Some have gone as far as to call the problem an "epidemic." And even the very definition of what it means to cheat is changing. According to one researcher, 47% of high school students believe it is okay to find out information about a test from others that have already taken it; even more shocking is the fact that 75% admitted to cheating on assignments and over 50% admitted to plagiarizing papers.

Describe a time when you cheated -- on a test, on a spouse, whatever. Why did you …

Get a Job -- Invitation to Write #37

For Writers:

Why wouldn’t you want to hire me? I think that’s the attitude of a lot of applicants, and I can’t blame them. Most applicants probably don’t understand who their competition is, as most have never been on a hiring committee.

Fresh out of college, I know I had the attitude: why do I need to sell myself? I can let my résumé speak for itself. Now I know, of course, that a résumé just gets your foot in the door. It’s at the interview that the real work begins.

One of my first real interviews was at my undergraduate college. I had applied to be an Admissions Recruiter, and my job would be to go to area high schools to promote the college to High School Juniors and Seniors. What shocked me was that the interview process itself would last all morning. First I had breakfast with my would-be supervisor, then I met the other recruiters; next I met with the Dean of the College. All of that went fine, but then they directed me to a room that already had eight other people in it. This wa…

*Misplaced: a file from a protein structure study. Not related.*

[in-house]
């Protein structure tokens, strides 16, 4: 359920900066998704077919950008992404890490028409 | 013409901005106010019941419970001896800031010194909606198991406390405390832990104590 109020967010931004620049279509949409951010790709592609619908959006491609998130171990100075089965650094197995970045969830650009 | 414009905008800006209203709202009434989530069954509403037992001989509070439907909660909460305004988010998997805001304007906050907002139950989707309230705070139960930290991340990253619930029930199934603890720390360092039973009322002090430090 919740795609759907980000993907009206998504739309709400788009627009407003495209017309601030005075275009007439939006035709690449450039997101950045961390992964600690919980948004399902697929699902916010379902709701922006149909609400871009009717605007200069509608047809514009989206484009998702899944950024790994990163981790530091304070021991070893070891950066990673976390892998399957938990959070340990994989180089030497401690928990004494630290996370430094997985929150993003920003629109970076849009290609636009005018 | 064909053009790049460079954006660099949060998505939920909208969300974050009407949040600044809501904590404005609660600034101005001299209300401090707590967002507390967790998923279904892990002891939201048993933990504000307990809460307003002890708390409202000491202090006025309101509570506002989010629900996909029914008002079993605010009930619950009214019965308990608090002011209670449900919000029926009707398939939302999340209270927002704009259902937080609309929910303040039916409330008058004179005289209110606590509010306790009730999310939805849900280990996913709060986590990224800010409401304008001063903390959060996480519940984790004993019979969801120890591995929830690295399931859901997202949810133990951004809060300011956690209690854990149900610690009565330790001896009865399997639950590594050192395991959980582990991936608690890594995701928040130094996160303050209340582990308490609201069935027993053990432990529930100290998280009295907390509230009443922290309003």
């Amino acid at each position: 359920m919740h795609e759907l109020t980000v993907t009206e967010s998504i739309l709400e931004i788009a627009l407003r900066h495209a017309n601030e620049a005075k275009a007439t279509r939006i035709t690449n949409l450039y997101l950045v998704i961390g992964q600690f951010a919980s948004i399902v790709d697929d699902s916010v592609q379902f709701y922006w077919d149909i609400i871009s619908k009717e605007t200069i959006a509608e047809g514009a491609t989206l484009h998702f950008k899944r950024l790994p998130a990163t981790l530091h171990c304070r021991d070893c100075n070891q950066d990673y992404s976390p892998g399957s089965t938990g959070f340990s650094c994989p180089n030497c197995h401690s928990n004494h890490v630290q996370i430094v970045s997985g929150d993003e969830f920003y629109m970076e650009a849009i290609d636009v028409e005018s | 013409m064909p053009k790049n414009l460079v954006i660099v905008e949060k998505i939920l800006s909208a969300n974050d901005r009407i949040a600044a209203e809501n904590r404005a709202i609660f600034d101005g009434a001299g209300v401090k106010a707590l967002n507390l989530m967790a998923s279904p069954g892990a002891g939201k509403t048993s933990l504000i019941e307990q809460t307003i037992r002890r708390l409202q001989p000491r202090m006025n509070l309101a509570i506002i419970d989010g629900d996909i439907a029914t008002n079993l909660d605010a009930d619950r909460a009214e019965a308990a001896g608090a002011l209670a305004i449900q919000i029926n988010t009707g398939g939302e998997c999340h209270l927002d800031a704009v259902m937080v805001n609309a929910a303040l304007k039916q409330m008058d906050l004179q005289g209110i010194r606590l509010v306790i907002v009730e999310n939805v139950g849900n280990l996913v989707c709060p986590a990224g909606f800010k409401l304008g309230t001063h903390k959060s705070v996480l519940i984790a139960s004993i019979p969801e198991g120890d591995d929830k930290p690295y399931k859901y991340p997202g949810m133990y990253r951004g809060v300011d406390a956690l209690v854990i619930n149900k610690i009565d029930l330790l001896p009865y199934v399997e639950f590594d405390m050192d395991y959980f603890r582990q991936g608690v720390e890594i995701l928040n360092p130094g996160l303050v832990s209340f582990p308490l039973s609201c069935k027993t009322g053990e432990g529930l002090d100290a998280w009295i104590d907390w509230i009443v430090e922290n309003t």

Throw Me a Freakin' Bone Here -- Invitation to Write #36

For Writers:

Professional Wrestler Mick Foley broke at least 13. Daredevil Evel Knievel broke 35, and not all of them in motorcycle crashes. And me, not a one. It’s more difficult to break a bone while sitting in front of a computer screen writing most of the day away. The worst thing that will ever happen to me is carpal tunnel.

Then again, maybe I have broken a bone unknowingly. Is that even possible? According to one website I visited, the average person breaks six tiny foot bones over a lifetime. But if you never knew a bone was broken, does that really count?

I want to get to the real marrow of the question: what exactly does it feel like to break a bone that counts? Does a broken bone smell differently?